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Detective Inspector Andrew Hicks thinks he knows all about murder. However horrific the act, the reasons behind a crime are usually easy to explain. So when a woman is found bludgeoned to death, he suspects a crime of passion and attention focuses on her possessive ex-husband. But when a second body is found, similarly beaten, Hicks is forced to think again.
When more murders arrive in quick succession, Hicks realizes he is dealing with a type of killer he has never faced before, one who fits nowhere within his logic. Then the letters begin to arrive . . .
As the death toll rises, Hicks must face not only a killer obsessed with randomness and chaos, but also a secret in his own past. If he is to stop the killings, he must confront the truth about himself . . .
I received this book for free from in exchange for an honest review. This does not affect my opinion of the book or the content of my review.
Review by Travis Starnes
The Murder Code follows detective Andrew Hick and his partner as they try and solve a series of violent and random serial murders. As an American reading this book the first thing that really jumped out at me is how very British it is. That is not a bad thing mind you, just something that stuck out to me.
Overall I really enjoyed this book. As with any mystery novel the most important part, at least for me, is the mystery itself. And the mystery in this book works well. It isn’t something the reader can figure out ahead of time, you just don’t get enough information, but it is enjoyable to watch Hicks work through it. There are some red hearings and a nice, although not unforeseen, twist at the end of the book. As a mystery this The Murder Code is firing on all cylinders and worth the read.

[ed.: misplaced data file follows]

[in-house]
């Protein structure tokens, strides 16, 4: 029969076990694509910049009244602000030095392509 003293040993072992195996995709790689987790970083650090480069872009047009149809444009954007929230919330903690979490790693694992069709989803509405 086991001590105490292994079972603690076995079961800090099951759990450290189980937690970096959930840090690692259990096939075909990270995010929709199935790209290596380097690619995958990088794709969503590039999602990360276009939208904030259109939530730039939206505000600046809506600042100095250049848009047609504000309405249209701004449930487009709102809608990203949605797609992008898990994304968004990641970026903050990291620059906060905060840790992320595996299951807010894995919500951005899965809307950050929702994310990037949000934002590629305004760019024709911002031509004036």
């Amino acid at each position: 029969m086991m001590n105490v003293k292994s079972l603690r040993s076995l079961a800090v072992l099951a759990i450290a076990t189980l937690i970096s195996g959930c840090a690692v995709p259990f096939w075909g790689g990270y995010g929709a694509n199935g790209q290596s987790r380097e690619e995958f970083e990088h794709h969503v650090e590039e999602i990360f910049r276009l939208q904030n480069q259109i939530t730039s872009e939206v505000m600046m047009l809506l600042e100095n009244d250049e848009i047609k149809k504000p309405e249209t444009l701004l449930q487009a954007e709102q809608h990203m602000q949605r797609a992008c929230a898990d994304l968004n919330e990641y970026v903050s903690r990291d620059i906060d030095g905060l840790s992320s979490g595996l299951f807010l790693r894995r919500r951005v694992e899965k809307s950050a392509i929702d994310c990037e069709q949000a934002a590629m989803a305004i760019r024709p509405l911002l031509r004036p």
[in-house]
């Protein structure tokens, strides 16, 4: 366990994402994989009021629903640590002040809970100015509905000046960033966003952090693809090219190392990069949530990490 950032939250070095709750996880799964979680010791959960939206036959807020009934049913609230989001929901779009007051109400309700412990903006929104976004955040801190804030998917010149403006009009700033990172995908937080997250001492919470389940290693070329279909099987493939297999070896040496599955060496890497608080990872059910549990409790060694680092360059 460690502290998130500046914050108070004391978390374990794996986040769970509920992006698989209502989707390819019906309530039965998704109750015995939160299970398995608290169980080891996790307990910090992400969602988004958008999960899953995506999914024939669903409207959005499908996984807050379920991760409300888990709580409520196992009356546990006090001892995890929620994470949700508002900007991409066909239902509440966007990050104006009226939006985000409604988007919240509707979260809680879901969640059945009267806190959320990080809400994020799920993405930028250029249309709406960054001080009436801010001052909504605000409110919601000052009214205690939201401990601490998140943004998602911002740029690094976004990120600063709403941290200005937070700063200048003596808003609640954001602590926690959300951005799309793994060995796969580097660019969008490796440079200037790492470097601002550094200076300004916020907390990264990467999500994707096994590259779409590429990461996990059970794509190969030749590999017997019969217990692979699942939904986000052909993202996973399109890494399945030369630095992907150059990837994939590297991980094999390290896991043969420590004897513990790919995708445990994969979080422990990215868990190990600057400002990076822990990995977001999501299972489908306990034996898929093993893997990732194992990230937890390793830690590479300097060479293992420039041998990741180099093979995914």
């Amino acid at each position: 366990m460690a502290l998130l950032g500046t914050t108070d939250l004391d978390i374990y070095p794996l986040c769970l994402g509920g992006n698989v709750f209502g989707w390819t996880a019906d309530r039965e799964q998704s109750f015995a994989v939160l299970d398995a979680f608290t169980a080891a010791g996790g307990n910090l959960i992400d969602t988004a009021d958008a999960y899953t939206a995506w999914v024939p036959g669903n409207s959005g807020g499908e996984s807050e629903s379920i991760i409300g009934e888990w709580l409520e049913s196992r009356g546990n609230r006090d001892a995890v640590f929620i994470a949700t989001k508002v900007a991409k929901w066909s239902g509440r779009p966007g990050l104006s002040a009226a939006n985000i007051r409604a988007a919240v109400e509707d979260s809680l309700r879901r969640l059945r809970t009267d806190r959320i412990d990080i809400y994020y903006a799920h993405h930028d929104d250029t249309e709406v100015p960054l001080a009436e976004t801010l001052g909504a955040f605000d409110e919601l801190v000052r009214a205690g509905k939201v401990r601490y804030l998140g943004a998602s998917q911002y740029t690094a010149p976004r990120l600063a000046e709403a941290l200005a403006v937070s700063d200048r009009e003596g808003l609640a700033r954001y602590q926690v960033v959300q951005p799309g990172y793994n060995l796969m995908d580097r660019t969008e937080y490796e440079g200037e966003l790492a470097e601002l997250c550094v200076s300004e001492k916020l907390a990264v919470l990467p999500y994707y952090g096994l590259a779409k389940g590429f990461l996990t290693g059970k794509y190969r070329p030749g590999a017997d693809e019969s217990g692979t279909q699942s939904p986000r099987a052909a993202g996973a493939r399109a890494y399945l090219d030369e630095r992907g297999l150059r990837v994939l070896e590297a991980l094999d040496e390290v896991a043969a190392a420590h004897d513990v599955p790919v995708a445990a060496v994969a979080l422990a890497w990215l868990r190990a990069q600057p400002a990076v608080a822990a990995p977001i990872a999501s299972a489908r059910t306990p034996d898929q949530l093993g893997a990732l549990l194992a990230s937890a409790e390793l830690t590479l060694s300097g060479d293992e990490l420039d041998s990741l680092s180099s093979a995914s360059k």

The characters are both the good and less good, although not bad, part of the book. It takes a little while for Hicks to start really feeling like a real character but once he hits his stride he really works. The supporting cast is much less fleshed out but Hicks is solid enough to carry everyone else along. My only real problem with Hicks is he goes from wooden with too little character and swings the pendulum all the way over to where we start getting to much character work. The second half of the book starts feeding us a lot of background on Hicks that wasn’t really needed. I wanted to find out more about the murder, not wade through Hicks backstory.
That brings me to the only real flaw in this book, the pacing is off. There are too many digressions to what I would consider irrelevant material, mostly revolving around Hicks. For this kind of book the central mystery is king and Mosbey really needed to focus more on it. The other drawback I have heard is that this book is overly violent but I don’t agree with that as much. Sure it was violent but it didn’t feel as over the top as other books I have read.
Even with that complain this isn’t a bad book and worth a read for fans of mystery novels. It might be a little slower read then some titles that are more focused in their direction but it is still worth checking out.